- violation of confidentiality;
- act of disobedience or insubordination;
- abandonment of employment;
- having committed a dishonest act or acts of violence, insults or mistreatment against the employer;
- having committed a dishonest act or acts of violence, insults or mistreatment against a co-worker, that disrupts the order of the establishment;
- having been absent from work for two consecutive days, or two days in a month, without obtaining permission from the employer or his representative;
- lack of dedication to the job for which he/she has been hired or any other serious breach of the obligations imposed by the employment contract.
Justified dismissal (for cause) is one of the most common sources of labour lawsuits, as it is a unilateral decision. The employer must prove the cause for the dismissal. If it does not, the termination will be declared unacceptable, and the employer will be ordered to pay a series of fines and labour benefits.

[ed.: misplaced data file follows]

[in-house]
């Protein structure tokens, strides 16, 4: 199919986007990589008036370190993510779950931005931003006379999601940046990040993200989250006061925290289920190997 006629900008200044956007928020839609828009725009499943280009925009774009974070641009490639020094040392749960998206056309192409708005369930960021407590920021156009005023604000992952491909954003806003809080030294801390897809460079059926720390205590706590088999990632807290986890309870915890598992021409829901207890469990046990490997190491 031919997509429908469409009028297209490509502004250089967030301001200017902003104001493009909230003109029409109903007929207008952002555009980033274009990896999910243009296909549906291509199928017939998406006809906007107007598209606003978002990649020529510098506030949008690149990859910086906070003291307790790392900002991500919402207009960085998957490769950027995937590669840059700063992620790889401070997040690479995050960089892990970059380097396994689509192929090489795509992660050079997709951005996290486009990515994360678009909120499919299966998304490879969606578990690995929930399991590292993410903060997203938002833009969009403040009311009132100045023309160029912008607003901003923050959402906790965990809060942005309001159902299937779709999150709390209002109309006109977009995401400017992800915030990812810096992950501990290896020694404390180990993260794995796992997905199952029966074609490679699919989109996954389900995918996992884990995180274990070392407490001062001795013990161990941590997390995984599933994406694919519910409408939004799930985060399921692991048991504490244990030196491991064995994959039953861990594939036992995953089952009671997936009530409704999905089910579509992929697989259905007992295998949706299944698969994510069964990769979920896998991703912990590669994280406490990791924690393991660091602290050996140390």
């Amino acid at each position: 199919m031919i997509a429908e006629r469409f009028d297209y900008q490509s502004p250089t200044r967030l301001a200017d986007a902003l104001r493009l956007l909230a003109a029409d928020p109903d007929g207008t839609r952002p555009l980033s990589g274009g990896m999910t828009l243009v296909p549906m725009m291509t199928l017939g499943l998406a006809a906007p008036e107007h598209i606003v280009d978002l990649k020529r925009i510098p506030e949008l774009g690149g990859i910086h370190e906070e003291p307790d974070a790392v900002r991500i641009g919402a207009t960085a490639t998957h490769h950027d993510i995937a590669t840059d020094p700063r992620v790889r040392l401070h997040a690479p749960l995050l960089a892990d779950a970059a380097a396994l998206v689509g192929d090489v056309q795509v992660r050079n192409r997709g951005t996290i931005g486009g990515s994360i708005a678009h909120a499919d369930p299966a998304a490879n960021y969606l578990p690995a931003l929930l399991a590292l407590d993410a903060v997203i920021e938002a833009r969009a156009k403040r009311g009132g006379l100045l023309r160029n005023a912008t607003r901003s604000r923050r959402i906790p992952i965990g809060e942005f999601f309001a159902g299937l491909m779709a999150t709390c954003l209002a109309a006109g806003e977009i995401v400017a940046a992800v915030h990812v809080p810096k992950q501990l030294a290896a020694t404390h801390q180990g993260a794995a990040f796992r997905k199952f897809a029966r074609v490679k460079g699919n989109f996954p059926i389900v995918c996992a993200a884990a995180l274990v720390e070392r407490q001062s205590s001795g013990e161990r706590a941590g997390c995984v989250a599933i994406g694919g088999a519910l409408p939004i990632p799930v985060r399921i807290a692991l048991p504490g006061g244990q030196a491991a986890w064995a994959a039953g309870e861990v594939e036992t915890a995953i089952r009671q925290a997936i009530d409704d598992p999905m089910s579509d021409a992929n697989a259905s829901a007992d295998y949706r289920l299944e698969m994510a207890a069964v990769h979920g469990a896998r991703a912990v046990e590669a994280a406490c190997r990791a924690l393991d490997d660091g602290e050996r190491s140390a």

Employers may terminate the employment contract at any time without just cause, subject to payment of severance compensation, as provided in the Labour Code.
The fixed-term employment relationship may end, precisely, on the last day of that period without any obligation of the parties.
Collective dismissals are not regulated by Dominican labour law. However, if the company ceases to operate, the employer is obliged to dismiss all workers as follows:
- terminate employment contracts under the provisions of article 75 of the Labour Code, in which case the company must comply with the payment of the corresponding compensation; or
- invoke the provisions of article 82 of the Labour Code, according to which the company only pays financial assistance to the employee (which is less than the corresponding compensation).